13 Years of leaving Customers Better Equipped

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News & Updates

This month Alpine achieved 11 years of intelligent resourcing and public sector support, leaving our clients better equipped to face change. To celebrate, we have a series of 11 opinion pieces highlighting leadership and workforce challenges for the sector. This week, Ruby Dixon of Alpine and Alec Hartopp of LB Camden discuss the Council’s visionary interpretation of agile working.

Budget cuts have prompted councils to set up shared services arrangements, and seen them outsourced key contracts and functions for goods and services worth over £60 billion a year.

Despite recently reduced staffing levels, local government still employs over 1.4m people.

Yet councils are facing further funding constants. Chief Executives are wary as cuts start to affect front-line services, choice and council capacity. Managers and elected members alike know that fundamental changes are required if local government is to survive and remain relevant.

A council’s uniqueness lies in the accountability of: democratic mandate, statutory duties, and financial probity. Yet as business centres, they share a lot with the private sector. A recent survey (The Times, 2014) indicated that for businesses three key barriers to change are: not enough funding; culture (stickiness to change); and information technology. Research indicates that councils also often cite these factors. These obstacles have to be overcome if strategic transformation is to be achieved.

Increased customer expectation is a key driver for councils. Demand for many public services is increasing (e.g. local welfare provision, adult social care, children and young people’s services), requiring better use of integrated technology and maximising workforce talent to realise new ways of working to ‘deliver more and better for less’.

Implemented well, technology can deliver convenience, a better customer experience, less frequent but more enhanced interaction by the citizens, and increased productivity of workers. These are key characteristics of not only of a lean organisation – but also an agile one.

It has been said that ‘agile is a mindset’, and nowhere is this more true than Camden Council’s award winning new St Pancras Square development. This all about agility – but it is driven by vision. By utilising technology as a transformational tool, Camden Council has moved everyday job practices from fixed analogue to portable digital, from paper to e-archiving; from single desk to hot desking, from multi-agency meetings to video conferencing, backed by personal agility packs for working anywhere. Office space has been reduced down from 15 to 4 central London buildings, housing 2400 employees who now work flexibly (alec.hartopp@camden.gov.uk).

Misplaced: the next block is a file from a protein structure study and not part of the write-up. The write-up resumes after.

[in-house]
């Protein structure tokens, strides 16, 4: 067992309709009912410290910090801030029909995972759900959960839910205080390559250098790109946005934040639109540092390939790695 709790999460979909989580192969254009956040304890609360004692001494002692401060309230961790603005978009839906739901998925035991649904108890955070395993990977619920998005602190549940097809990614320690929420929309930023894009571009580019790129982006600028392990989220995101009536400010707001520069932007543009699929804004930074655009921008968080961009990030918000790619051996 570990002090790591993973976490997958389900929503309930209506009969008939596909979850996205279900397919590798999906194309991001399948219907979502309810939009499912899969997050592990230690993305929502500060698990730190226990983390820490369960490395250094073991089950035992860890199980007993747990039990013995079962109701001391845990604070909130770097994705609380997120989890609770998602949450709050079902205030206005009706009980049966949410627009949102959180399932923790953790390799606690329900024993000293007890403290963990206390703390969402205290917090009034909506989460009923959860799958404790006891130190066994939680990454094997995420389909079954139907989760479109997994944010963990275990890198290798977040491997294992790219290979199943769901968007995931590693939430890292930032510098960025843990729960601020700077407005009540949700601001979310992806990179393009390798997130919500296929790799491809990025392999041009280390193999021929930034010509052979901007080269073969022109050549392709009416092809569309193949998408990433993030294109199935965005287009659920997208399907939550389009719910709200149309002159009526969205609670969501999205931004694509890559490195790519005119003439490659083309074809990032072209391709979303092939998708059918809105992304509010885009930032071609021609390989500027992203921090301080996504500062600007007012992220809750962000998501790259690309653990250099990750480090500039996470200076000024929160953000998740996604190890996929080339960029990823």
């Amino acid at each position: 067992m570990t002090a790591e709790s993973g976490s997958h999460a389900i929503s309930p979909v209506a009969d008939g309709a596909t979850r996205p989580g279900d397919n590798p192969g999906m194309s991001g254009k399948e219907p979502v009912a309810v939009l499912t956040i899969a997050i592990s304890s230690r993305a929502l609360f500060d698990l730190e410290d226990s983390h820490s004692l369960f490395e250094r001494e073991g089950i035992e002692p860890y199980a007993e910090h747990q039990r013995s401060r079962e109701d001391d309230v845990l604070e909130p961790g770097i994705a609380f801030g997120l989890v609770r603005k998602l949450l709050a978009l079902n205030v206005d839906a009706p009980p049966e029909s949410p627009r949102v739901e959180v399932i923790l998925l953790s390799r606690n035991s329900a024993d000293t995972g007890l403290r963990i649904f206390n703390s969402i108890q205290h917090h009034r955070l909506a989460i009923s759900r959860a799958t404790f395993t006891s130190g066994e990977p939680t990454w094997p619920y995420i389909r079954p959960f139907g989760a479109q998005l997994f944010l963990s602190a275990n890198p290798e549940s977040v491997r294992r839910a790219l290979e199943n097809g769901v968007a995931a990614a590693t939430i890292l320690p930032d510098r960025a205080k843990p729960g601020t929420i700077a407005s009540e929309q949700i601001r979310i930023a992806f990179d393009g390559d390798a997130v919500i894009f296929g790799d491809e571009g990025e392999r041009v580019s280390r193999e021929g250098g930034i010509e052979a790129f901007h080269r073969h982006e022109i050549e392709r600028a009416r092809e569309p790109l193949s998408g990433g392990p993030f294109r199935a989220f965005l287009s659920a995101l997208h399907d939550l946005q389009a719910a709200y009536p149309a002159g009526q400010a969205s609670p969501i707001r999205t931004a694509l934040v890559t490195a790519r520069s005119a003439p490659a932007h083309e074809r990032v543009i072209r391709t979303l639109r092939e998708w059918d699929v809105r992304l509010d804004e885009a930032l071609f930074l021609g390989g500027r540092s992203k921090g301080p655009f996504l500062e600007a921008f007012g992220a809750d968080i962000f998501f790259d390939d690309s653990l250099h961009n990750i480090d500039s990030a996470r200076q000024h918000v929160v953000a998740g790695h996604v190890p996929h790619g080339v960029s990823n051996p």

Capita estimates that in central London, each employee’s desk in probably costs £6-8k; Similarly, Age Future Forum suggests that agile working can save up to 7% in workforce costs. Camden’s vision is not only environmentally sustainable, the asset management approach makes economic sense because it is self funding and saves the tax payer up to £4.5m a year.

The benefits are also felt by their staff. In the past, work played a central role in our lives but since 2005 this has reduced. Now, over a third of us want more flexibility to the way we work – be that hours, working from home, or the technological tools of the trade. Some workers desire flexibility rather not more money – many want to be allowed to work from home rather than 10% more in pay packet (see timewise.org.uk).

Both elected members and managers understood that to keep good staff, they have to give them the most appropriate tools to work effectively. Camden council uses technology to allow staff to self-service, analyse information for timely decision making, communicate and collaborate with each other and the public via social media.

But managers face challenges in understanding behaviours: younger employees expect flatter structures with direct engagement to senior managers; their communication habits are collaboration-based (often skipping email completely, preferring instead the immediacy of texts/chat/ and face time) so their demands for apps and mobile interoperability is higher.

Ensuring organisations possess the right skills for the ‘second wave tec’ revolution (cloud based, Big data and increased portability) is crucial. The trick is combining what councils need to retain quality and relevance (agility), with how customers and staff want it delivered (flexibility). This will help council services move from siloed delivery units towards multi-skilled teams for innovation, to ensure accessibility and excellence for customer, with the public pound.

Ruby Dixon is Head of Local Government at Alpine; Alec Hartopp is ICT Flexible Working Programme Manager at London Borough of Camden. They are both members of Socitm London network. Contact Ruby at: rdixon@alpine.eu.com or on 07428 018369 or Alec at: alec.hartopp@camden.gov.uk or ring 020 7974 1336.


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